Each of these offices is interesting and what I take from it is that everyone who participated in the service is someone who was considered to occupy one of these ‘degrees’. Which I think is really holistic in a way. Nowadays we tend to think of many of these as ‘functions’ needed to be done for the Church but not an office.
The other thing I wondered about was that in many churches today there are highly technical roles that are seen to be needed but are never really considered ‘ministry’ in that sense. The poor souls who get roped into doing something like sound, projection, or the like who occupy a position not in a ‘degree’ but not merely a member of the congregation. These are often treated as utilitarian necessities but I’ve always found that contrast jarring. Especially when those individuals in many ways don’t participate in the service themselves there seems something messed up about that.
Yet the role that really stood out to me was the first, the Ostiarius, who functioned as a sort of doorman or even (arguably) bouncer of sorts. It stood out because I couldn’t imagine such a function really existing today. Particularly in the Church of England. In a way the Ostiarius is linked, to me, to what Protestants have traditionally called the 3rd Mark of the Church. That of Discipline, or what I prefer to think of as Discipleship. When we read that they are to ‘shut the unbelieving without’ this would include either the unbaptised or the baptised who are unrepentant in sin.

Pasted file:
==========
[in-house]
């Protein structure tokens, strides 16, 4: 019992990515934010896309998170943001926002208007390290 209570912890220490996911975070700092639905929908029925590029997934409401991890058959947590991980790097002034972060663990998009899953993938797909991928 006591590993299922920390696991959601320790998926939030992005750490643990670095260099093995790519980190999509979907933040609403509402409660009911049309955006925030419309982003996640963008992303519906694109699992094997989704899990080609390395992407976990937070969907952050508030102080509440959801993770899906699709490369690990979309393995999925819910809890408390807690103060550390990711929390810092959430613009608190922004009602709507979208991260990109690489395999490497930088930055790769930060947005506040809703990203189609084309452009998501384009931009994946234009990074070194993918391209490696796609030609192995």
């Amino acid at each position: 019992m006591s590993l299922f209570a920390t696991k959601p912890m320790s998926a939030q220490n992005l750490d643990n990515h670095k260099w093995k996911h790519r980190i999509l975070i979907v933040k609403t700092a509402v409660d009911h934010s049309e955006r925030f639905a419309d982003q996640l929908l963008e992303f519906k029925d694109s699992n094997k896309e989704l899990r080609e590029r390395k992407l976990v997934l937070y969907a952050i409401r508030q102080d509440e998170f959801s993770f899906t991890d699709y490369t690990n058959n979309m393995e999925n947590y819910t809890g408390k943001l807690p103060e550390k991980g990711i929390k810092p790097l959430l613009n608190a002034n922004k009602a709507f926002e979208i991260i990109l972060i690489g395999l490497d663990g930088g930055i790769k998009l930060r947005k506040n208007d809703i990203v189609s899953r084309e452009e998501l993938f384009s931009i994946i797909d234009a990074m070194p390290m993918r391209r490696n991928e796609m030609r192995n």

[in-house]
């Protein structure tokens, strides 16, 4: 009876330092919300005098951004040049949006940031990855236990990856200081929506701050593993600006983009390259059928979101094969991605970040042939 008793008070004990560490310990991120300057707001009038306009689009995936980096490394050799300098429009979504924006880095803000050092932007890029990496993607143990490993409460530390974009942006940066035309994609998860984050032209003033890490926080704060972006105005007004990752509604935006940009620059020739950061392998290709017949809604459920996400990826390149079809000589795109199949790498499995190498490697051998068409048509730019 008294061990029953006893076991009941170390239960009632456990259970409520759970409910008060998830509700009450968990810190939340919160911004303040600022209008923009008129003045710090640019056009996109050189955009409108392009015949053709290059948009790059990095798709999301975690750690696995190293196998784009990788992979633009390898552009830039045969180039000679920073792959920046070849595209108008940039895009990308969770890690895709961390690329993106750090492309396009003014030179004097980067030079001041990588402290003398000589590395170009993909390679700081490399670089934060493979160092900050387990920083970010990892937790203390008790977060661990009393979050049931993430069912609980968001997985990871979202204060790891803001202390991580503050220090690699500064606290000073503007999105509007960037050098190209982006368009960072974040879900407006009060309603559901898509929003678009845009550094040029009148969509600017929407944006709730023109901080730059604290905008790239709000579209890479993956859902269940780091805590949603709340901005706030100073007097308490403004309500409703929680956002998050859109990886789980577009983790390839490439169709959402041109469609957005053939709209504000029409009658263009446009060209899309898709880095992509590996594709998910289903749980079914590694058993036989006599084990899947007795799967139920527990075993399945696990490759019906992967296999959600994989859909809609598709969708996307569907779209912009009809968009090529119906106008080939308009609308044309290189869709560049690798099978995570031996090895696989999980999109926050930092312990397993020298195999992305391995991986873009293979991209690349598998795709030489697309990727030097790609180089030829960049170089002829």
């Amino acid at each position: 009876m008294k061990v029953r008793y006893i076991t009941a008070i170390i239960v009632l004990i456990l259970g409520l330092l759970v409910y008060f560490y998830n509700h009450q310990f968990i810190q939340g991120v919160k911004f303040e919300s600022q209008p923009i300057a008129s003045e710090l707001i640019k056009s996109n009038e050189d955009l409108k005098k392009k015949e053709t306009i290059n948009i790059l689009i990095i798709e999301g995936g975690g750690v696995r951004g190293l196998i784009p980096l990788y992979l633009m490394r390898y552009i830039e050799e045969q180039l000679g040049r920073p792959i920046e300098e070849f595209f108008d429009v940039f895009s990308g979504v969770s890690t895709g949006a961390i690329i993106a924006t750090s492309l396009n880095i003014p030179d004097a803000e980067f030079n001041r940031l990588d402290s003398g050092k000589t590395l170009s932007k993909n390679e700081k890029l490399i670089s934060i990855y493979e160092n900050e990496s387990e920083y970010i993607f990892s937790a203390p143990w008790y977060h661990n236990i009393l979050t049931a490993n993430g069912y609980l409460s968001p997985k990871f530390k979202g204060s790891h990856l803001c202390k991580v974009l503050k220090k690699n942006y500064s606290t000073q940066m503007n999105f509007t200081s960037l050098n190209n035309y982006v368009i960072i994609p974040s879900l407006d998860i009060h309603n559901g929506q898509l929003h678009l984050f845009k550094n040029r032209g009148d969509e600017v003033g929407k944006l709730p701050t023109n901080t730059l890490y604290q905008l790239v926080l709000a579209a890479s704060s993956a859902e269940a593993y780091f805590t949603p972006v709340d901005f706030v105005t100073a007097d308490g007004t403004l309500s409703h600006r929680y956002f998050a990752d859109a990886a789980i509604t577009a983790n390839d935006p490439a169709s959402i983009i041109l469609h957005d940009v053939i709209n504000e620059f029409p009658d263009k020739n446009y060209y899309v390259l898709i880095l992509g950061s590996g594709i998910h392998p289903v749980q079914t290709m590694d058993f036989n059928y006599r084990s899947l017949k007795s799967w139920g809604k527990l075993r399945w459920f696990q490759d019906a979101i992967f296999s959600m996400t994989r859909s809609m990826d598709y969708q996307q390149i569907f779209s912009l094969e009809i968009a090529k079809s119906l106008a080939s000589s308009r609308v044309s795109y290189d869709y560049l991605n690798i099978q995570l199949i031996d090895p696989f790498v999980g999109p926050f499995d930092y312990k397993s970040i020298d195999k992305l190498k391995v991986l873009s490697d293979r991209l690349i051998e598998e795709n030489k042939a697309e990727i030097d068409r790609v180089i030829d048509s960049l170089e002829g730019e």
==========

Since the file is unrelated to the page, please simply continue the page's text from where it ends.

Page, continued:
The mere existence of the Ostiarius is predicated on an ability and willingness in the church to discern, however falteringly, the righteous from the unrighteous. In order to do this the people coming in need to be known. Yet in my experience often anyone can turn up, and anyone can simply just go up and take communion. Little regard is paid, except in extreme circumstances, as to how those attending actually conduct themselves. Despite being raised in a ‘magisterial’ tradition I cannot think of time within one when I’ve seen that sort of discernment on display within it, contrasted to what I’ve seen in the free church. In that sense mainline churches can be rather anonymous or uncaring.
This is me unashamedly reading into the figure of the Ostiarius now but to me he’s a symptom of a church that is:
- Interested in the state of its members before the face of God
- Takes responsibility for its members, discipling and building them up over time
- Interested in the state of its churches before the face of God
- Practically demonstrating its guarding of the three marks of the church
- Doesn’t conflate the Christian community with the surrounding population
That’s attractive, to me, partly because these are things I perceive as running the risk of being lacking in many churches today.
We don’t need to see these offices as apostolic to perceive some value in them. In a time of open communion concepts like church membership seem to have gone out the window and I can’t help but wonder if the drifting of so many churches with regard to doctrine and conduct is not linked to this. A figure like the Ostiarius doesn’t just perform a function but by his very existence says something of where the priorities of the Church to which he belongs.